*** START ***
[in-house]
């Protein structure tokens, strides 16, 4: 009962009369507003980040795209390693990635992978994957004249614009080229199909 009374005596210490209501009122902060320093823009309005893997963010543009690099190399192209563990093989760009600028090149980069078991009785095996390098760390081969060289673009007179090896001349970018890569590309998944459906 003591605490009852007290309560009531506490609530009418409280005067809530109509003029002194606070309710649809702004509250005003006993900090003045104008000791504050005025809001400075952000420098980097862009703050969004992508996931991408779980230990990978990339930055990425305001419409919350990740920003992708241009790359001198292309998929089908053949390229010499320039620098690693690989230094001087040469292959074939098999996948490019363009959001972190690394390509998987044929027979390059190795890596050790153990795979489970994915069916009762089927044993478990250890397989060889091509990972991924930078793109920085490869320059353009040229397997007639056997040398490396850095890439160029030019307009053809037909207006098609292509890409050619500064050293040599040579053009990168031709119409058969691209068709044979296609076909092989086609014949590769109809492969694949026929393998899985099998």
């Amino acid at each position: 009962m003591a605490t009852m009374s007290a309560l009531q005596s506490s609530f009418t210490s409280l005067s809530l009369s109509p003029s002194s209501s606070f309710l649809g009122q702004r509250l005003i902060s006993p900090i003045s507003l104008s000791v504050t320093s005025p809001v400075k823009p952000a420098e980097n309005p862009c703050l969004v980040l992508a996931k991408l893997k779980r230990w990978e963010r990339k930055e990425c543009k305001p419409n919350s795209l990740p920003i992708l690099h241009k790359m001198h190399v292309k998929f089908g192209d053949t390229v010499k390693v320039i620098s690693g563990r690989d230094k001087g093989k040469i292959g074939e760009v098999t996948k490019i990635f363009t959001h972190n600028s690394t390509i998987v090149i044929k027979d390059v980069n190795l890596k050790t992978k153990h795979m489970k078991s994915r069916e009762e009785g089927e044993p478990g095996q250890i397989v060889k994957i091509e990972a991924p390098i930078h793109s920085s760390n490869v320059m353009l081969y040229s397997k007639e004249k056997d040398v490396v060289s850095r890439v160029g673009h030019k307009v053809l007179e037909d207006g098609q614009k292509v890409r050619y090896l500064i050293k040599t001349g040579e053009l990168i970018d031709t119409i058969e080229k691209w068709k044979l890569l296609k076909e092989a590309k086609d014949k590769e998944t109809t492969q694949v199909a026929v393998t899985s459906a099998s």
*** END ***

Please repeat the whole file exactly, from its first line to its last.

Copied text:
[in-house]
């Protein structure tokens, strides 16, 4: 009962009369507003980040795209390693990635992978994957004249614009080229199909 009374005596210490209501009122902060320093823009309005893997963010543009690099190399192209563990093989760009600028090149980069078991009785095996390098760390081969060289673009007179090896001349970018890569590309998944459906 003591605490009852007290309560009531506490609530009418409280005067809530109509003029002194606070309710649809702004509250005003006993900090003045104008000791504050005025809001400075952000420098980097862009703050969004992508996931991408779980230990990978990339930055990425305001419409919350990740920003992708241009790359001198292309998929089908053949390229010499320039620098690693690989230094001087040469292959074939098999996948490019363009959001972190690394390509998987044929027979390059190795890596050790153990795979489970994915069916009762089927044993478990250890397989060889091509990972991924930078793109920085490869320059353009040229397997007639056997040398490396850095890439160029030019307009053809037909207006098609292509890409050619500064050293040599040579053009990168031709119409058969691209068709044979296609076909092989086609014949590769109809492969694949026929393998899985099998």
């Amino acid at each position: 009962m003591a605490t009852m009374s007290a309560l009531q005596s506490s609530f009418t210490s409280l005067s809530l009369s109509p003029s002194s209501s606070f309710l649809g009122q702004r509250l005003i902060s006993p900090i003045s507003l104008s000791v504050t320093s005025p809001v400075k823009p952000a420098e980097n309005p862009c703050l969004v980040l992508a996931k991408l893997k779980r230990w990978e963010r990339k930055e990425c543009k305001p419409n919350s795209l990740p920003i992708l690099h241009k790359m001198h190399v292309k998929f089908g192209d053949t390229v010499k390693v320039i620098s690693g563990r690989d230094k001087g093989k040469i292959g074939e760009v098999t996948k490019i990635f363009t959001h972190n600028s690394t390509i998987v090149i044929k027979d390059v980069n190795l890596k050790t992978k153990h795979m489970k078991s994915r069916e009762e009785g089927e044993p478990g095996q250890i397989v060889k994957i091509e990972a991924p390098i930078h793109s920085s760390n490869v320059m353009l081969y040229s397997k007639e004249k056997d040398v490396v060289s850095r890439v160029g673009h030019k307009v053809l007179e037909d207006g098609q614009k292509v890409r050619y090896l500064i050293k040599t001349g040579e053009l990168i970018d031709t119409i058969e080229k691209w068709k044979l890569l296609k076909e092989a590309k086609d014949k590769e998944t109809t492969q694949v199909a026929v393998t899985s459906a099998s």